Convergence in job interviews: The effects on attitudinal evaluations across high- and low-context cultures.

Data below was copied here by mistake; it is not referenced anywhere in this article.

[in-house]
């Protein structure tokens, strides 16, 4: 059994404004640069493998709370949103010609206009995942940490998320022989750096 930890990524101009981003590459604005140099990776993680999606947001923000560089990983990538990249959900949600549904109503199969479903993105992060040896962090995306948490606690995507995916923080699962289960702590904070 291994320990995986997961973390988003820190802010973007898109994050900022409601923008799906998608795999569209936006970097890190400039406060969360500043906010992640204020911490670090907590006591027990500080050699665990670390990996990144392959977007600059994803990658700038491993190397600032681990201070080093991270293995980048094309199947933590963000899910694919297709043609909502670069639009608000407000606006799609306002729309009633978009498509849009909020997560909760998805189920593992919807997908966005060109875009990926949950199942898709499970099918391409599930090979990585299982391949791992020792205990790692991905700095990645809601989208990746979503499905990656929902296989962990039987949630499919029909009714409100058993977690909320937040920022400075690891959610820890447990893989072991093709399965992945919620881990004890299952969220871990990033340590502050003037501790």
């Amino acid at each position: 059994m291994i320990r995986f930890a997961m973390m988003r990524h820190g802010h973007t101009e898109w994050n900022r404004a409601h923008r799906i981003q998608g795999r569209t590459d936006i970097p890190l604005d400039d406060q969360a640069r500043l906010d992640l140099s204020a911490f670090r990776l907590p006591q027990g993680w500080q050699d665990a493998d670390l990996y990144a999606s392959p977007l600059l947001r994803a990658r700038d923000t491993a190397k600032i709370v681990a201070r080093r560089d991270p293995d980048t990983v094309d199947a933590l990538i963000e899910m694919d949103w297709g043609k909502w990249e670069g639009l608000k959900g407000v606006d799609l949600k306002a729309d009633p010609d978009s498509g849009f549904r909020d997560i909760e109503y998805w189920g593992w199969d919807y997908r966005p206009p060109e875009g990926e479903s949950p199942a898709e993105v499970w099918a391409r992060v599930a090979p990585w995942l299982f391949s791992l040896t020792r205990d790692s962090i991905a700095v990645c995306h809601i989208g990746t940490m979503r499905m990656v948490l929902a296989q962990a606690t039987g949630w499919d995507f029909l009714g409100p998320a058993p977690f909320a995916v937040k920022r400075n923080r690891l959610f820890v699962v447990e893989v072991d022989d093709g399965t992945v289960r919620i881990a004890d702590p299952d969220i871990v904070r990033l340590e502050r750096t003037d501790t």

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Globalization has led to more interactions between people from different cultures such as job interviews. Previous research has found that candidates are prone to converge their accent to the interviewer. However, few studies have investigated whether convergence in directness in communication also happens during job interviews and if this influences the outcome and thus successfulness of the interview for the candidate. Furthermore, to date, no studies have elaborated on whether convergence in directness is evaluated differently by high- and low- context cultures. It could be that cultures which prefer indirect communication are not sensitive to convergence on directness and even react negatively to it. Therefore, the present study examined whether convergence of the candidate on the basis of directness in a job interview influences the success of the interview and if there is a difference in candidate evaluations between English (high-context) and Dutch (low-context) mother tongue speakers. An experiment was conducted in which 47 Dutch and 35 English participants evaluated an audio sample from a job interview setting in which the candidate either converged to the interviewer in directness or remained indirect throughout the conversation. Findings revealed that in the convergence condition, low-context participants found the candidate more likeable than high- context participants. Furthermore, in the convergence condition the candidate was evaluated as more competent and hireable than in the maintenance condition. The latter implies that by converging in directness, a candidate could increase hiring chances regardless of cultural differences.
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